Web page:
Is Africa on the losing end of the fourth industrial revolution?

Is Africa on the losing end of the fourth industrial revolution?
Last Updated: June 27, 2022

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Driverless cars, artificial intelligence-the fourth industrial revolution is here and truly upon us. The average person can hardly log on to any media portal without encountering the heralding of this new and exciting era.  The question, however, is whether Africa will ultimately benefit from the wave of developments ?


The world has made major strides in terms of how efficiently things are done in our day to day lives with notable turning points being the Industrial Revolutions. The first industrial revolution which commenced in the latter half of the 1700s brought about the advent of factories- a change from the traditional cottage industries, the second revolution adding mass production and electricity to the factories. The third industrial revolution saw the introduction of digitization as we know it today and it continues to make the great strides into the new era where digital, physical and biological innovations converge to be termed the fourth industrial revolution.

The breakthroughs that are being made are endless. There is now genome editing which can modify disease-causing genes in embryos. This removes the faulty genetic code of that person’s future descendants. There is big data, where data is used to predict natural disasters thus saving countless lives and billions in potential asset losses. The other side to the fourth industrialisation is the increased offerings of automation paired with artificial intelligence to produce groundbreaking services such as driverless cars. Whilst the idea of the driverless car has not yet caught on in continental Africa, the uptake of drone technology has been quite impressive with countries such as Botswana, Kenya and Zimbabwe having had to introduce regulations to keep up with the reach of unmanned aerial vehicles.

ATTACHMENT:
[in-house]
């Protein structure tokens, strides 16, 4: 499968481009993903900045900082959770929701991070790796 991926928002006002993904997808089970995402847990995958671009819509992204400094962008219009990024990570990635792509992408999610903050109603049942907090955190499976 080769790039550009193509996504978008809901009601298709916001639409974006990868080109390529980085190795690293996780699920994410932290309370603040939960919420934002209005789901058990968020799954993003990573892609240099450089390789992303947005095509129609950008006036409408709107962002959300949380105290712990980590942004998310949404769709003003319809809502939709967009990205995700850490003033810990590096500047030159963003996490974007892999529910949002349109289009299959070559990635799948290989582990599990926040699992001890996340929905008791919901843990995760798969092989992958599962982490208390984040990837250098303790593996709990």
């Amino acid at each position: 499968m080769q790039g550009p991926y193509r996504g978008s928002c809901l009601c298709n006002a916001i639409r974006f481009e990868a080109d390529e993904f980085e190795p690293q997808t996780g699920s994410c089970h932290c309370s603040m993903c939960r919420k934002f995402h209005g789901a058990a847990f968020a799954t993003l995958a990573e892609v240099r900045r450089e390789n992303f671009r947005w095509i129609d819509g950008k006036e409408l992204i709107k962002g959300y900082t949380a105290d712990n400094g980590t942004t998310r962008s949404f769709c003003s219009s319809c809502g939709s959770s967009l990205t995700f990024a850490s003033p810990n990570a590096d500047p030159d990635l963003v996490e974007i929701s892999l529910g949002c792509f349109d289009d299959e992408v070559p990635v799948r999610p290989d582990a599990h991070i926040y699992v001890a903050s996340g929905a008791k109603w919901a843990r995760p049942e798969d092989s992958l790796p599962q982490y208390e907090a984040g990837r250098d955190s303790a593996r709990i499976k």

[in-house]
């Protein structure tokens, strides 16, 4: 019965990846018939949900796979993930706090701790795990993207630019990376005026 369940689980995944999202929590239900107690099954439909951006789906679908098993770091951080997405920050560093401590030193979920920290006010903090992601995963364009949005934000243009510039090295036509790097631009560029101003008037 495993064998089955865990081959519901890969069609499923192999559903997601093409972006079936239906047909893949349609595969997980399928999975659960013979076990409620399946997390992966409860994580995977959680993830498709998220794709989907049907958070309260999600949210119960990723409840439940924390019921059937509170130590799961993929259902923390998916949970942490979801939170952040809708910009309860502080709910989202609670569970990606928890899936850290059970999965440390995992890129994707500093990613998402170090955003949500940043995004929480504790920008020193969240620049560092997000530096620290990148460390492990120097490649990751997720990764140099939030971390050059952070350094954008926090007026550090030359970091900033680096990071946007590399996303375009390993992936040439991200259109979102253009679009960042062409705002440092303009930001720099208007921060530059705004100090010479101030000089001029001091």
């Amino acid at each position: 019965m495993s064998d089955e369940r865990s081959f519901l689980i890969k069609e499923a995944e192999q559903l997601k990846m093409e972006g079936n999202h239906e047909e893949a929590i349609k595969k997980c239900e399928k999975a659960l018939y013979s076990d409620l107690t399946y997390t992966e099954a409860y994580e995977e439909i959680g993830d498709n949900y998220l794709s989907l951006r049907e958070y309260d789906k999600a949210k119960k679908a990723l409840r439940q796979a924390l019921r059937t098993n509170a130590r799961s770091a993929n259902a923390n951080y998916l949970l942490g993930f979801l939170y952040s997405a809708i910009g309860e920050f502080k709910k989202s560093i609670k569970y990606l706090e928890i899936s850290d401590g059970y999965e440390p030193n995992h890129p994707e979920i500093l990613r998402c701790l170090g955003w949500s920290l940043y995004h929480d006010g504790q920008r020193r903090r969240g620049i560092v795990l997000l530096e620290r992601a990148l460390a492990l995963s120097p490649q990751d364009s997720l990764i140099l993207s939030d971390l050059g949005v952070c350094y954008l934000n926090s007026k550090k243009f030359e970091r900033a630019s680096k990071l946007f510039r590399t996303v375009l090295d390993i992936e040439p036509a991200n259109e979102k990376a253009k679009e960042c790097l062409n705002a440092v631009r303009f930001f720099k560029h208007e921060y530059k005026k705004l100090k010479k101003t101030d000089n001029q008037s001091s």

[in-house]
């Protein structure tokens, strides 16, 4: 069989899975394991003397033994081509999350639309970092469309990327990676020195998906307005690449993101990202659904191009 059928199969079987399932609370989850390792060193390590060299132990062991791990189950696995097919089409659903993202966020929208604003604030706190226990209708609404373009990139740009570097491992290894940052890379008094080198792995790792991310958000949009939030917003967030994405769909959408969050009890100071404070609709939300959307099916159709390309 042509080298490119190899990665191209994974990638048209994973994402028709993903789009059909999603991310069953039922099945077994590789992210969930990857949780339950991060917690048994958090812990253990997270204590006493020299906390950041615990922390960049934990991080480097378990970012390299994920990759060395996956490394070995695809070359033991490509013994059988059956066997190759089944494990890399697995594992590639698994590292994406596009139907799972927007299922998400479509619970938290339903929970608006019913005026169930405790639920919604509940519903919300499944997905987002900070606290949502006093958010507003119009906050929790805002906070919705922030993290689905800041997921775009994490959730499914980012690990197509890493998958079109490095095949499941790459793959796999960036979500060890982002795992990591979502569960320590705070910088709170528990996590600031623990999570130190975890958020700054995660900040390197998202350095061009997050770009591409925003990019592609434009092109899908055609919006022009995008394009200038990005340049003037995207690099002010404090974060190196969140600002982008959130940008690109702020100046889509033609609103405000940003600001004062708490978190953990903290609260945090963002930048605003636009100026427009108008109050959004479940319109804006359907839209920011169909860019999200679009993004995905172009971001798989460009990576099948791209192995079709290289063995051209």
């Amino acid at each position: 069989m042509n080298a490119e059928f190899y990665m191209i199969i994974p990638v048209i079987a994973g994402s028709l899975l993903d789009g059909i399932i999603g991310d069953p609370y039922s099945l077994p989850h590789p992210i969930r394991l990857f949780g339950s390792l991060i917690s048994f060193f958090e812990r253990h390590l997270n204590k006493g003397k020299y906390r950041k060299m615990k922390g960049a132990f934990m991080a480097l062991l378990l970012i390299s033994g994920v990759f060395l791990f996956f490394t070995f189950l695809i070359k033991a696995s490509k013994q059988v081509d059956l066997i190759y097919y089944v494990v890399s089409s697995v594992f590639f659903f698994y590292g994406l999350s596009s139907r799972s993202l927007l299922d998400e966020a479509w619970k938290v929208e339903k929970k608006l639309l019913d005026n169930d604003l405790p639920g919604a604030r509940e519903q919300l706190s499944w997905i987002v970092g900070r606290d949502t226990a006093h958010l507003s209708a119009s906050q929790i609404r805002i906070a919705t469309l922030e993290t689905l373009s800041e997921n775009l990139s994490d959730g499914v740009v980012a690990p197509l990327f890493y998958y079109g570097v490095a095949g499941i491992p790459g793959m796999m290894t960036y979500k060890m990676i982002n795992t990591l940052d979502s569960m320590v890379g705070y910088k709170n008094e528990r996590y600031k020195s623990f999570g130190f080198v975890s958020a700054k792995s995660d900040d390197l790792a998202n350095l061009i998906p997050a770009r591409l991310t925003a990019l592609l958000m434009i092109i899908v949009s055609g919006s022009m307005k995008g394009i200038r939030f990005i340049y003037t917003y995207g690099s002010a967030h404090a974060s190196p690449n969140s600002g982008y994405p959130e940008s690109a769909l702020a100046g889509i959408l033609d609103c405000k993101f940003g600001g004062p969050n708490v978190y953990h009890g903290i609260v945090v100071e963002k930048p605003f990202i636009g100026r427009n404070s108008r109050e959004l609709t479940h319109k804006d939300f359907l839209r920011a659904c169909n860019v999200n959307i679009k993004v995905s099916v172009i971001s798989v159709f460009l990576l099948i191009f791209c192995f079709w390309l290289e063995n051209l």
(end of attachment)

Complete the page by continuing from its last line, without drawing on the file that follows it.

The Rwandan health sector is one that can be counted as a net benefactor of this latest round of technologies. The use of drones has slashed the delivery time of life-saving medicine to remote regions of Rwanda from four hours to an average of half an hour. The use of drones is helping to reduce maternal deaths. A quarter of which are the result of blood loss during childbirth and high incidences of malaria-induced anaemia{which is common in children}.


Agricultural practices on the continent also stand to improve as artificial intelligence is being used to track weather patterns, collect farmers’ third-party supplier data as well as satellite and broader value chain information. This will bring efficiency to an industry where it is estimated that 30%-50% of food is lost in the supply chain according to the United Nations Food and Agricultural Organisation.


 Although some sectors have ultimately benefited from automation and artificial intelligence, there has been an onslaught of job losses in industries that require manual and repetitive labour, for instance, jobs in call-centers, retail, and administration. The bulk of Sub-Saharan Africa’s labour force is composed of medium to low skilled workers and this is a less than ideal situation in a world that is heading towards automation.  In South Africa, entertainment giant Multichoice recently disengaged over 2000 employees for retrenchment as most customers now are said to prefer using digital platforms. The Zimbabwean banking system, besides the economic factor, has also been shedding jobs due to low branch traffic as customers are more inclined to online transacting. These job losses are especially catastrophic given the already high unemployment rate in Africa. They are bound to increase as more industries buy the idea of automation.


The question will then be how Africa will adapt to the changing environment to avert the looming crisis of another round of mass unemployment. The world is progressing and will continue to do so whether we appreciate it or not. African nations should, therefore, embrace the latest technological developments as a step to achieving better standard of living. It goes without saying that the most important step would be to upskill the labour force so as to survive in a world dominated by machines. This should not become a battle of man versus machine but rather a synergy where Africa is welcome in the new dawn.


Vanessa Machingauta is an Organisational Development Consultant with Industrial Psychology Consultants (Pvt) Ltd, a business management and human resources consulting firm.




Takudzwa Vannessa Machingauta
This article was written by Takudzwa Vannessa a Guest at Industrial Psychology Consultants (Pvt) Ltd

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